TFA has a rather elegant proof, as it happens. All the "careful calculation(s)" are in scientific paper, which I gather has not yet been published. This is proof of something that, while we do not know what it is made of, we have called "dark matter".
Also, fifty megaton nukes are peanuts compared to the energies and scales we're talking about here :)

Re:I don't see any proof... (1)

NewbieProgrammerMan (558327) | about 8 years ago | (#15952748)

I am curious to know why you think that setting off big nukes or making observations of EM, nuclear forces, etc. would necessarily have turned up some evidence that dark matter exists....maybe those things just don't involve dark matter. Is QM a modern aether because dropping cannon balls from a tower didn't turn up any evidence for the Uncertainty Principle?

As far as I know, dark matter is something proposed to explain observed behavior at the galaxy scale and larger, not nuclear bombs, EM, or nuclear forces. Many people have formed various hypotheses, made some observations, tried to explain those observations in terms of the available models, and voila: in this research the predictions based on the dark matter hypothesis seem to match up with observations. Sounds kinda like science to me, but what do I know?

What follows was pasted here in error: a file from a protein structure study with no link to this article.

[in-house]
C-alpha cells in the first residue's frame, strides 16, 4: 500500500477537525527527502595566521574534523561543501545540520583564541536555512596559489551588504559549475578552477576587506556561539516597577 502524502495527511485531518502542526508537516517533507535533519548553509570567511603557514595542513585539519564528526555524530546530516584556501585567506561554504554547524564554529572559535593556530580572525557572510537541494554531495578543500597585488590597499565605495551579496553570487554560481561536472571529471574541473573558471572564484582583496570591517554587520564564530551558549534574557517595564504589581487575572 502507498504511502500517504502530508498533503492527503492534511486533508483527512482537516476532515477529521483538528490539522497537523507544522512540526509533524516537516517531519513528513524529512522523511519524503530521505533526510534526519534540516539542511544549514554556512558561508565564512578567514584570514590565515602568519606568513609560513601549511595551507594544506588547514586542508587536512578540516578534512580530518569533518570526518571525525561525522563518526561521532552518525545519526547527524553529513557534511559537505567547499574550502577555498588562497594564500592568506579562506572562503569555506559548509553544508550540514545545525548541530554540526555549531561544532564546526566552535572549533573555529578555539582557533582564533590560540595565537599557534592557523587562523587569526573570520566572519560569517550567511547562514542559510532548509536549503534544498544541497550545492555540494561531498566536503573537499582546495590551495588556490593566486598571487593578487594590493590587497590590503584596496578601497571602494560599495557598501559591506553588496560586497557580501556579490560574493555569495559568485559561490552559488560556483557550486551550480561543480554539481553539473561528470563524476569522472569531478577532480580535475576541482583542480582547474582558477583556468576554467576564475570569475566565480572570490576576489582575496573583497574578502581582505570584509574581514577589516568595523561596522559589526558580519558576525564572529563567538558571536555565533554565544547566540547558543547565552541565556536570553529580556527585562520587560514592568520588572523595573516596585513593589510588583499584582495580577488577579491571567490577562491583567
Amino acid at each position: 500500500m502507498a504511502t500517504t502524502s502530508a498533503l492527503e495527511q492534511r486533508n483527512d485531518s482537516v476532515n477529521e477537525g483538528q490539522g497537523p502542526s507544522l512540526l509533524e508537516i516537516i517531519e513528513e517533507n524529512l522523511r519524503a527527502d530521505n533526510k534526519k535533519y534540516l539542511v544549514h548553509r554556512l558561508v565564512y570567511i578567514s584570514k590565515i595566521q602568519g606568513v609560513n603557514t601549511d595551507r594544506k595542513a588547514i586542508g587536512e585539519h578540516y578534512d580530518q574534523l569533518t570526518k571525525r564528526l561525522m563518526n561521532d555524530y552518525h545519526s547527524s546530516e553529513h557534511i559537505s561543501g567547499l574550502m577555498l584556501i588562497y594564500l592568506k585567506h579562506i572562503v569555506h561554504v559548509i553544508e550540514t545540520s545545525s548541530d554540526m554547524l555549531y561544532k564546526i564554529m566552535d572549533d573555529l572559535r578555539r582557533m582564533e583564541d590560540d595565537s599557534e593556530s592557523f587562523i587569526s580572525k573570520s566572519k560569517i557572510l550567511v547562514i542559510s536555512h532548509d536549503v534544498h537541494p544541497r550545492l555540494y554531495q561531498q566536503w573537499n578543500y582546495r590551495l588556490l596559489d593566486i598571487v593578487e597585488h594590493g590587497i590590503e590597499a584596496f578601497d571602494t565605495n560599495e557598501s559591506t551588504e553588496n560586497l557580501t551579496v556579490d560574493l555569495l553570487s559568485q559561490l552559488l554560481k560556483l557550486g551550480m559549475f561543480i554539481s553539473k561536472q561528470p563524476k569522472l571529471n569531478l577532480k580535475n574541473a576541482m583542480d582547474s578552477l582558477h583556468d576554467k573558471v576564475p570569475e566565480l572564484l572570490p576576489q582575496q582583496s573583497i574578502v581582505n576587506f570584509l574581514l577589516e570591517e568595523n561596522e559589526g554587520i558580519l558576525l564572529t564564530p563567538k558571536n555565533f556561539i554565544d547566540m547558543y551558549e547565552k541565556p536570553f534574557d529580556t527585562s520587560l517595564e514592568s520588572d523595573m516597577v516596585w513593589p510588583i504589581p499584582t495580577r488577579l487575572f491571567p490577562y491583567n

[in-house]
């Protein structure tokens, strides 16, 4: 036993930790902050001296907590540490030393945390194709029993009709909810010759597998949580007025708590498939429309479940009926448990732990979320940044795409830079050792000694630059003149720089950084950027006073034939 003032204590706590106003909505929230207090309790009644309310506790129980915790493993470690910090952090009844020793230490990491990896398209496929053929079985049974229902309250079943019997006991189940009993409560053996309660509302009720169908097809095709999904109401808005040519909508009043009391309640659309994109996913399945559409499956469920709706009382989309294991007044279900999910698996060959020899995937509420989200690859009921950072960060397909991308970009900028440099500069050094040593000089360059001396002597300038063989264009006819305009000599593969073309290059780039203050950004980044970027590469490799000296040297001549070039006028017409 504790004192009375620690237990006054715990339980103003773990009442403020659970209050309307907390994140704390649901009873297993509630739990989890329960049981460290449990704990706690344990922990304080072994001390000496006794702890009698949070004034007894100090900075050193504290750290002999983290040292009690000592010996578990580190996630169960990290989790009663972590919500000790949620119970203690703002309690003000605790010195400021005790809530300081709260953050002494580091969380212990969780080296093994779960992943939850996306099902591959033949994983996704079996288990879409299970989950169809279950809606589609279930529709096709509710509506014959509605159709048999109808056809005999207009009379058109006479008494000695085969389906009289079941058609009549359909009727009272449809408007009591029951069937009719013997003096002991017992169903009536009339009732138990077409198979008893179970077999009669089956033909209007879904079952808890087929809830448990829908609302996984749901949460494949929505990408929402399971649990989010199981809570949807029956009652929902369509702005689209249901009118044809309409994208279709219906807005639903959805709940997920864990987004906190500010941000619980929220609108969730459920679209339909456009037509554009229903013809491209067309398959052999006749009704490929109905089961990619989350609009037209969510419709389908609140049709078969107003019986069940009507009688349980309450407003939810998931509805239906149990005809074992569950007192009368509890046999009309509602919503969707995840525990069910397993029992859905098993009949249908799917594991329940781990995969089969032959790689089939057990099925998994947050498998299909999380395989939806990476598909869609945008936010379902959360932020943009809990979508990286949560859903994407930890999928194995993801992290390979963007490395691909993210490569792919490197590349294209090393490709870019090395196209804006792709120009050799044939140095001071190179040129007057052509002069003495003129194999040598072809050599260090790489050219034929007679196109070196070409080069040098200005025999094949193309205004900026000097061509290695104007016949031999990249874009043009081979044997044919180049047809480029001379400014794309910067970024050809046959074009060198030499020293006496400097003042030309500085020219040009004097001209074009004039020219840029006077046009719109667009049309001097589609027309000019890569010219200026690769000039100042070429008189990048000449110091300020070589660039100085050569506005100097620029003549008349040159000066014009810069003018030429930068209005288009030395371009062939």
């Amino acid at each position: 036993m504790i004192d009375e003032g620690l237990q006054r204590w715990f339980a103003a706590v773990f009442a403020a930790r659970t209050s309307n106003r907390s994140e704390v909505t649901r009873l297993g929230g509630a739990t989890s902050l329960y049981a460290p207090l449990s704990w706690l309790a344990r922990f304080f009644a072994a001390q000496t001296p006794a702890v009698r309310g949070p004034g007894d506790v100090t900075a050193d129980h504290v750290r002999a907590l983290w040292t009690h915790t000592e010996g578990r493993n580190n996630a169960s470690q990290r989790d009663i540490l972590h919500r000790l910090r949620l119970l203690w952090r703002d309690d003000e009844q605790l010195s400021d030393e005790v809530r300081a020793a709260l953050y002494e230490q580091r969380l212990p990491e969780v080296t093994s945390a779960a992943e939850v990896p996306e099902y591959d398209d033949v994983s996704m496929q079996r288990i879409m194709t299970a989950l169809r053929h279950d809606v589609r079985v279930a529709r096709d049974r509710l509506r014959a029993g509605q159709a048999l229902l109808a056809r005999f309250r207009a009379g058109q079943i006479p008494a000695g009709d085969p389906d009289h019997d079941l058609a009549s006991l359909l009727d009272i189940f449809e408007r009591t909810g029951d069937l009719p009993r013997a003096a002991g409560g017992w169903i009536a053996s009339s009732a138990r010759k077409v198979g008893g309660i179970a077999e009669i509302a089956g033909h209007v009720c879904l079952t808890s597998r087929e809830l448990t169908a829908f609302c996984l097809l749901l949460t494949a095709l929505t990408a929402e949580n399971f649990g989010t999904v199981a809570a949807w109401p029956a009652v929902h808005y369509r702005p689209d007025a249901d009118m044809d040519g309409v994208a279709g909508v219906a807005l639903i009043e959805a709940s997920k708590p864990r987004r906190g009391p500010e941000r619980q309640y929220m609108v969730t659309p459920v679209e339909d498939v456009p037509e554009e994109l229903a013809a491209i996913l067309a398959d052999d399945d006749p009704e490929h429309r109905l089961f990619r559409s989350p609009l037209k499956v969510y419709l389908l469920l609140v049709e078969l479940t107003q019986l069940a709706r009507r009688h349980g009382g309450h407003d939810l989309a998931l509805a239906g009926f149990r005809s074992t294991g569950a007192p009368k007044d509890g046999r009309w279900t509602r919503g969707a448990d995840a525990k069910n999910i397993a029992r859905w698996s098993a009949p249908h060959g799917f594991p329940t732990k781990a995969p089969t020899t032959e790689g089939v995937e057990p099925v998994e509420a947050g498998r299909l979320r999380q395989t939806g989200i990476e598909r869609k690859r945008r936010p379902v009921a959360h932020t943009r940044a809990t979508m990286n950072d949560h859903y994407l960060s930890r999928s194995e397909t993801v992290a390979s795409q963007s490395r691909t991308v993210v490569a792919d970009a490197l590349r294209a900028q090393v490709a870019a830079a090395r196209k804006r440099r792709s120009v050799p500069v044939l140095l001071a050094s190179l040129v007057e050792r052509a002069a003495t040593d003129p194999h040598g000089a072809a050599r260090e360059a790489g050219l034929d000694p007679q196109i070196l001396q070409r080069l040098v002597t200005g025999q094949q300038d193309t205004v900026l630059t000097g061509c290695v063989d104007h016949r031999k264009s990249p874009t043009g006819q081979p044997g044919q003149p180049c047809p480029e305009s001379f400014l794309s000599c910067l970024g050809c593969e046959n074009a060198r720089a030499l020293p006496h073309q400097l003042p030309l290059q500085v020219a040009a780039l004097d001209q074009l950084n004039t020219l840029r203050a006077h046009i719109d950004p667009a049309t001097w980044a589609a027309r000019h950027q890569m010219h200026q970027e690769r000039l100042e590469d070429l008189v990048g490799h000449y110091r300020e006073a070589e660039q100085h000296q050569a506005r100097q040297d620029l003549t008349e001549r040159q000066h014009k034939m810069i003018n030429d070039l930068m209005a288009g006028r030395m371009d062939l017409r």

It looks like modern aether, and it looks as though anyone buying it will be upset when someone working right along on the regular investigations into quantum physics and spacetime and so on puts it together and says, "oh, here's why that galaxy moves that way. We didn't need dark matter after all..."

If the idea of dark matter turns out to be entirely wrong, then we'll figure it out, and I'll be happy even though I "buy" the dark matter explanation for the moment. Something tells me the folks that did this research would be happy about it, too, because we'd have made progress by ruling out a candidate hypothesis. In the meantime, you're more than welcome to make observations or hypotheses of your own, since you seem to know enough to peg dark matter as a "modern aether."

Re:I don't see any proof... (1)